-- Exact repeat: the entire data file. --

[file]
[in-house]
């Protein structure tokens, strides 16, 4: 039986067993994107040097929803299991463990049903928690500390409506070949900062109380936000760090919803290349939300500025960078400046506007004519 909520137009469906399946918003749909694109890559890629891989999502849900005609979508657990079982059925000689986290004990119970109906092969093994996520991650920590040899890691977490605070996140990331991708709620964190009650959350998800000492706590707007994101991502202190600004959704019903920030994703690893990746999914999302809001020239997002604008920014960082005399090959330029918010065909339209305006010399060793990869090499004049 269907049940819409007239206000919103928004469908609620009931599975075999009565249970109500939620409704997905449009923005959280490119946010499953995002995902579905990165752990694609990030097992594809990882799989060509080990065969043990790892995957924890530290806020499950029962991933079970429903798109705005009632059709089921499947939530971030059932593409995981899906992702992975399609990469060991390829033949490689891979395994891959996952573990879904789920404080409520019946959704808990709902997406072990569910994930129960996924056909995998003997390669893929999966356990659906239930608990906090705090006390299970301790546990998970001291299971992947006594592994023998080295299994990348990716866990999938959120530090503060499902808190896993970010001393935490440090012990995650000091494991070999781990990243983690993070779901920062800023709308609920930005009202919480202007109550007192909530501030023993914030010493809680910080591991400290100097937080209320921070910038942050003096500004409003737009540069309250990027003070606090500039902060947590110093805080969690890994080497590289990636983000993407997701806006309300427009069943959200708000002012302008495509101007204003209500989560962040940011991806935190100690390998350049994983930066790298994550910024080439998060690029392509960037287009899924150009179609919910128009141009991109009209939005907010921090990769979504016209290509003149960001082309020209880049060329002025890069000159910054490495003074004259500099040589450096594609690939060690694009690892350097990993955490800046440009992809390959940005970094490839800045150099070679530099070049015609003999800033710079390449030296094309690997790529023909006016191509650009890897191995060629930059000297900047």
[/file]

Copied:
[in-house]
């Protein structure tokens, strides 16, 4: 039986067993994107040097929803299991463990049903928690500390409506070949900062109380936000760090919803290349939300500025960078400046506007004519 909520137009469906399946918003749909694109890559890629891989999502849900005609979508657990079982059925000689986290004990119970109906092969093994996520991650920590040899890691977490605070996140990331991708709620964190009650959350998800000492706590707007994101991502202190600004959704019903920030994703690893990746999914999302809001020239997002604008920014960082005399090959330029918010065909339209305006010399060793990869090499004049 269907049940819409007239206000919103928004469908609620009931599975075999009565249970109500939620409704997905449009923005959280490119946010499953995002995902579905990165752990694609990030097992594809990882799989060509080990065969043990790892995957924890530290806020499950029962991933079970429903798109705005009632059709089921499947939530971030059932593409995981899906992702992975399609990469060991390829033949490689891979395994891959996952573990879904789920404080409520019946959704808990709902997406072990569910994930129960996924056909995998003997390669893929999966356990659906239930608990906090705090006390299970301790546990998970001291299971992947006594592994023998080295299994990348990716866990999938959120530090503060499902808190896993970010001393935490440090012990995650000091494991070999781990990243983690993070779901920062800023709308609920930005009202919480202007109550007192909530501030023993914030010493809680910080591991400290100097937080209320921070910038942050003096500004409003737009540069309250990027003070606090500039902060947590110093805080969690890994080497590289990636983000993407997701806006309300427009069943959200708000002012302008495509101007204003209500989560962040940011991806935190100690390998350049994983930066790298994550910024080439998060690029392509960037287009899924150009179609919910128009141009991109009209939005907010921090990769979504016209290509003149960001082309020209880049060329002025890069000159910054490495003074004259500099040589450096594609690939060690694009690892350097990993955490800046440009992809390959940005970094490839800045150099070679530099070049015609003999800033710079390449030296094309690997790529023909006016191509650009890897191995060629930059000297900047």